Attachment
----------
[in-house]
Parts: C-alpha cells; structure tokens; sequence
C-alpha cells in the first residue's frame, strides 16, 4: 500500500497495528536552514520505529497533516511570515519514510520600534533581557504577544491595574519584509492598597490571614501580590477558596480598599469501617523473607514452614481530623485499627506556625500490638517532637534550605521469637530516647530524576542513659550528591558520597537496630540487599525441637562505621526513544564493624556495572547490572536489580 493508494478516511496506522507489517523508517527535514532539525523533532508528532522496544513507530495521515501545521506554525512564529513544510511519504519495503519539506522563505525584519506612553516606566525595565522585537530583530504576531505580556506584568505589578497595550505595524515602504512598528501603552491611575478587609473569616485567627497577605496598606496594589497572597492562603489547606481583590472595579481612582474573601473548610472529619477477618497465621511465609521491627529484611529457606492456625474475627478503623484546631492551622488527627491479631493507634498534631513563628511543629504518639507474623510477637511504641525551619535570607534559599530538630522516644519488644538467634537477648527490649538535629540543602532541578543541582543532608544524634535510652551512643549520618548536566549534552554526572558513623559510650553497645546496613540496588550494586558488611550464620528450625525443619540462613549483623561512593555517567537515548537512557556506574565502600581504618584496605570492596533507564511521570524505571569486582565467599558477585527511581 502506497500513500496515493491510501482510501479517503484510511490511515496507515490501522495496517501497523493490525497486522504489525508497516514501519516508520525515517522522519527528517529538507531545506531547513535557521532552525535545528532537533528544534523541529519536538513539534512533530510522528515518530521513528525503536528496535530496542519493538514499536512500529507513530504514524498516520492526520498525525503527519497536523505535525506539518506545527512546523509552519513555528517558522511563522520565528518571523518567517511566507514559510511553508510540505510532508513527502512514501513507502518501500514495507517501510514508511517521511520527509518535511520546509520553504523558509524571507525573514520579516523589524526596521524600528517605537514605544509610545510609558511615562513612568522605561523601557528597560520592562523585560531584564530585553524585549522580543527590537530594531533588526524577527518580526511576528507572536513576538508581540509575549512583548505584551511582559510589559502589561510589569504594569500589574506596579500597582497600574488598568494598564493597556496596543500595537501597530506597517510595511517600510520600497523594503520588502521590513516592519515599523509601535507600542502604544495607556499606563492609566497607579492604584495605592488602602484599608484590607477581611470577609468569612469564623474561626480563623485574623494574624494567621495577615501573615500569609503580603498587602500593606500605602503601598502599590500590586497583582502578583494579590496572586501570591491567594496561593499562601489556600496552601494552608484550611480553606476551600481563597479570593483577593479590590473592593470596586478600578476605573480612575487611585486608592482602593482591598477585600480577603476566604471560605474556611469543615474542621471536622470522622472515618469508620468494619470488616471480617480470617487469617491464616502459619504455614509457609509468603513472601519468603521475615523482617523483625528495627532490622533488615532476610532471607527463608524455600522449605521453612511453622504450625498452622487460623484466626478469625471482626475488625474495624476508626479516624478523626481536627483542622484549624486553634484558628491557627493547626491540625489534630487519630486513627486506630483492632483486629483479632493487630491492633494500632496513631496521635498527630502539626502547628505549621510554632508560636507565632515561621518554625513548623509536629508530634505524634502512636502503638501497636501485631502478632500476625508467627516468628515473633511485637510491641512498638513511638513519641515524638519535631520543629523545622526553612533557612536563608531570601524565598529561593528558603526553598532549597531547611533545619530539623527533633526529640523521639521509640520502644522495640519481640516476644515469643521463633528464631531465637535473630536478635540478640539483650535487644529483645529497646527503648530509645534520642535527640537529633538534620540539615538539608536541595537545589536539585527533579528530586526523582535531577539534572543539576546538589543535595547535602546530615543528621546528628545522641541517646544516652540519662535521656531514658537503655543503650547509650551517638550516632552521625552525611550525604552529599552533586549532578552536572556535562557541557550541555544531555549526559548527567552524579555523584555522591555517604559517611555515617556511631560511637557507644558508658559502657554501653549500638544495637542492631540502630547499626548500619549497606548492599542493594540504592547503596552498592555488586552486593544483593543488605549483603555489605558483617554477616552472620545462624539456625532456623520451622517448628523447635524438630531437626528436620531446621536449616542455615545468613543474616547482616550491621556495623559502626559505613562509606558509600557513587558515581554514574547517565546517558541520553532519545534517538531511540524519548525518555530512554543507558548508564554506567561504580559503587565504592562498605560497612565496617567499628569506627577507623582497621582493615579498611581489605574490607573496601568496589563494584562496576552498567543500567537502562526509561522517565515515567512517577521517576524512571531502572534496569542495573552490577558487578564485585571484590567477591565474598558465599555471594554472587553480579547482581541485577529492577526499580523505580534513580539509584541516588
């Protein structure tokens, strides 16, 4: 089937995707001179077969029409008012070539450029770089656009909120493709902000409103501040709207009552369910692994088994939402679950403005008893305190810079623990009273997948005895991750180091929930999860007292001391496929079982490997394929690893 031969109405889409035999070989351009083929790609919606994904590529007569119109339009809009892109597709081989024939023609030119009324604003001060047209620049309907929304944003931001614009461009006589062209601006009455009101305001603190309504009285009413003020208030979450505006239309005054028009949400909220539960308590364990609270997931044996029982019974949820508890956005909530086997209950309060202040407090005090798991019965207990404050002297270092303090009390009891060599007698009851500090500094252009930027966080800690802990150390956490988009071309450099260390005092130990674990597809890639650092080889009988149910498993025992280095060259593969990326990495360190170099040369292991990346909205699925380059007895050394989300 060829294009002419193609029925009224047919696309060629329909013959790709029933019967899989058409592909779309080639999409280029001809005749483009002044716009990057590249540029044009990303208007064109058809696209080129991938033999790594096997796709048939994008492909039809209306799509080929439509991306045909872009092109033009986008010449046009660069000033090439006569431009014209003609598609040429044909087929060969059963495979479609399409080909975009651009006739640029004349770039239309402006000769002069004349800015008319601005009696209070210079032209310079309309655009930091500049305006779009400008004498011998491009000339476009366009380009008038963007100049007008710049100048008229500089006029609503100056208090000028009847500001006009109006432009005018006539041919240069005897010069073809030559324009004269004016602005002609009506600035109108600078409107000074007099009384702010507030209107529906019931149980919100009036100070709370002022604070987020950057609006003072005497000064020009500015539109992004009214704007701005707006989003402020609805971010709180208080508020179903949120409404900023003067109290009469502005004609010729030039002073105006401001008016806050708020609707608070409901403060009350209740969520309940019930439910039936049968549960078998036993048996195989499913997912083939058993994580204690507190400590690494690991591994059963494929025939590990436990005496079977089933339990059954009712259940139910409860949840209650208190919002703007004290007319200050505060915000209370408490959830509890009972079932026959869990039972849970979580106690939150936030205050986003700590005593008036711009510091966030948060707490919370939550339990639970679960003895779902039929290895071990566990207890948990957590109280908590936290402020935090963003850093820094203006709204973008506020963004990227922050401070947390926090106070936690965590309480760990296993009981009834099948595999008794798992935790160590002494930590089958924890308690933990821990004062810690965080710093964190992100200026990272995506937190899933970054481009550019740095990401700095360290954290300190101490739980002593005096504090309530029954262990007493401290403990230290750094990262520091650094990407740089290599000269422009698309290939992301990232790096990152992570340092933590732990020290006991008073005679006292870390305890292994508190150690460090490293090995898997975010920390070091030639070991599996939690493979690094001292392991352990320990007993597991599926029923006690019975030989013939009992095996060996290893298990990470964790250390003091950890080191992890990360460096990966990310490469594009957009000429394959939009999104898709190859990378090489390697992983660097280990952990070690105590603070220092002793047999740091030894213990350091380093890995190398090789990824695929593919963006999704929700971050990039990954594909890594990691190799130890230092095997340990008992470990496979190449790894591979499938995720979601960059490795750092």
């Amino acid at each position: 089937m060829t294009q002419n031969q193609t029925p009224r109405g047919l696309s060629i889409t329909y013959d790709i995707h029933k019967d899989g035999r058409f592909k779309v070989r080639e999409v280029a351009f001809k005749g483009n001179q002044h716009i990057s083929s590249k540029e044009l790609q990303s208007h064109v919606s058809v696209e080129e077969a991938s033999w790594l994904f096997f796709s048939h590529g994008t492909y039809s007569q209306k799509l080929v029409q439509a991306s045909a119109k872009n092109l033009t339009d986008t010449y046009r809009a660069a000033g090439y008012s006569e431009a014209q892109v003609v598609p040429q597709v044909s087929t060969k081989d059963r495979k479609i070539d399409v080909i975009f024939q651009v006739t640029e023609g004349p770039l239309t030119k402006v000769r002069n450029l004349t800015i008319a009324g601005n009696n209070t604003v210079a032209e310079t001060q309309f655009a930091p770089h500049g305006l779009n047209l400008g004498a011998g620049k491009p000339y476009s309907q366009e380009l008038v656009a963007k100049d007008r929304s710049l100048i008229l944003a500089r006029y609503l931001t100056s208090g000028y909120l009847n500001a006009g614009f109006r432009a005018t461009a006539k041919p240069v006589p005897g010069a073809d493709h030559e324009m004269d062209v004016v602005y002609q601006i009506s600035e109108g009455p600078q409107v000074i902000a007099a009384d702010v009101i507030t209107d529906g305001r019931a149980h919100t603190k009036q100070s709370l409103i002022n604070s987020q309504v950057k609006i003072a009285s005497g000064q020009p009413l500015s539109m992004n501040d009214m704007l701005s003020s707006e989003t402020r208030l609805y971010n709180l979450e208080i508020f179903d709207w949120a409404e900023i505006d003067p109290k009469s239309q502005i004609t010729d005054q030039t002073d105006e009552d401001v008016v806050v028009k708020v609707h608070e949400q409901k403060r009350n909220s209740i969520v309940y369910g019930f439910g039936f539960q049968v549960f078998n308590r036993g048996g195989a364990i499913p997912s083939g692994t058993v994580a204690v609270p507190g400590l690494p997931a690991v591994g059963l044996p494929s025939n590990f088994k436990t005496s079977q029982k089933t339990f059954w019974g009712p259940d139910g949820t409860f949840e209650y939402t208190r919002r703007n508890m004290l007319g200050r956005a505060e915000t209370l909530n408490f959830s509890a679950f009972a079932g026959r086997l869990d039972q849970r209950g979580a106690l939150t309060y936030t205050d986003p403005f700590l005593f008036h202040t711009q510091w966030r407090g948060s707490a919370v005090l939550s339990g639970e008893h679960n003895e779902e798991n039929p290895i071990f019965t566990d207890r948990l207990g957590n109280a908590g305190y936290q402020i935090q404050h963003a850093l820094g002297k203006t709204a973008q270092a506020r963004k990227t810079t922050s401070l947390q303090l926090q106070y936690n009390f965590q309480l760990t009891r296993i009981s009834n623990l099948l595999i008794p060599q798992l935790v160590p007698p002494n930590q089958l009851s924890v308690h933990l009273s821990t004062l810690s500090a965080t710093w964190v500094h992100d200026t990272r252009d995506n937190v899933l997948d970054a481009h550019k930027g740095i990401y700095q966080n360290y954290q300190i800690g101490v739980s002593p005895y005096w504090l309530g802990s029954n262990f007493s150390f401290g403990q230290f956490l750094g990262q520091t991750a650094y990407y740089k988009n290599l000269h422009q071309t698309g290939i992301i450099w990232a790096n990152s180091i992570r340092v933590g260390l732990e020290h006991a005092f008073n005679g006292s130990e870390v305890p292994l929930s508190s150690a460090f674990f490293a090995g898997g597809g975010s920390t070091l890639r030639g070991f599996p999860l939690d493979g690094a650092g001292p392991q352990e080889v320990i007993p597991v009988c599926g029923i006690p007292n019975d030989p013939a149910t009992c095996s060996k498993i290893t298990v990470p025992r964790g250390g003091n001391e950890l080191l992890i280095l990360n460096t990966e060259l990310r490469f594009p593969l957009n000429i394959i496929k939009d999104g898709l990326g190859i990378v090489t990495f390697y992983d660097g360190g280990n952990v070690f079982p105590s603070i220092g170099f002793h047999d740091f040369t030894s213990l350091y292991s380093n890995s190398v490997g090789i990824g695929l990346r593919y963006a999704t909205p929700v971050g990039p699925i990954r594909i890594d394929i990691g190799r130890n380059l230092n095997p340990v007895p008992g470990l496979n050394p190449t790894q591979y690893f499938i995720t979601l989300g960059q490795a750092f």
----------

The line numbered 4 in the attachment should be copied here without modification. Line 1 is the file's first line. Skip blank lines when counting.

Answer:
């Protein structure tokens, strides 16, 4: 089937995707001179077969029409008012070539450029770089656009909120493709902000409103501040709207009552369910692994088994939402679950403005008893305190810079623990009273997948005895991750180091929930999860007292001391496929079982490997394929690893 031969109405889409035999070989351009083929790609919606994904590529007569119109339009809009892109597709081989024939023609030119009324604003001060047209620049309907929304944003931001614009461009006589062209601006009455009101305001603190309504009285009413003020208030979450505006239309005054028009949400909220539960308590364990609270997931044996029982019974949820508890956005909530086997209950309060202040407090005090798991019965207990404050002297270092303090009390009891060599007698009851500090500094252009930027966080800690802990150390956490988009071309450099260390005092130990674990597809890639650092080889009988149910498993025992280095060259593969990326990495360190170099040369292991990346909205699925380059007895050394989300 060829294009002419193609029925009224047919696309060629329909013959790709029933019967899989058409592909779309080639999409280029001809005749483009002044716009990057590249540029044009990303208007064109058809696209080129991938033999790594096997796709048939994008492909039809209306799509080929439509991306045909872009092109033009986008010449046009660069000033090439006569431009014209003609598609040429044909087929060969059963495979479609399409080909975009651009006739640029004349770039239309402006000769002069004349800015008319601005009696209070210079032209310079309309655009930091500049305006779009400008004498011998491009000339476009366009380009008038963007100049007008710049100048008229500089006029609503100056208090000028009847500001006009109006432009005018006539041919240069005897010069073809030559324009004269004016602005002609009506600035109108600078409107000074007099009384702010507030209107529906019931149980919100009036100070709370002022604070987020950057609006003072005497000064020009500015539109992004009214704007701005707006989003402020609805971010709180208080508020179903949120409404900023003067109290009469502005004609010729030039002073105006401001008016806050708020609707608070409901403060009350209740969520309940019930439910039936049968549960078998036993048996195989499913997912083939058993994580204690507190400590690494690991591994059963494929025939590990436990005496079977089933339990059954009712259940139910409860949840209650208190919002703007004290007319200050505060915000209370408490959830509890009972079932026959869990039972849970979580106690939150936030205050986003700590005593008036711009510091966030948060707490919370939550339990639970679960003895779902039929290895071990566990207890948990957590109280908590936290402020935090963003850093820094203006709204973008506020963004990227922050401070947390926090106070936690965590309480760990296993009981009834099948595999008794798992935790160590002494930590089958924890308690933990821990004062810690965080710093964190992100200026990272995506937190899933970054481009550019740095990401700095360290954290300190101490739980002593005096504090309530029954262990007493401290403990230290750094990262520091650094990407740089290599000269422009698309290939992301990232790096990152992570340092933590732990020290006991008073005679006292870390305890292994508190150690460090490293090995898997975010920390070091030639070991599996939690493979690094001292392991352990320990007993597991599926029923006690019975030989013939009992095996060996290893298990990470964790250390003091950890080191992890990360460096990966990310490469594009957009000429394959939009999104898709190859990378090489390697992983660097280990952990070690105590603070220092002793047999740091030894213990350091380093890995190398090789990824695929593919963006999704929700971050990039990954594909890594990691190799130890230092095997340990008992470990496979190449790894591979499938995720979601960059490795750092």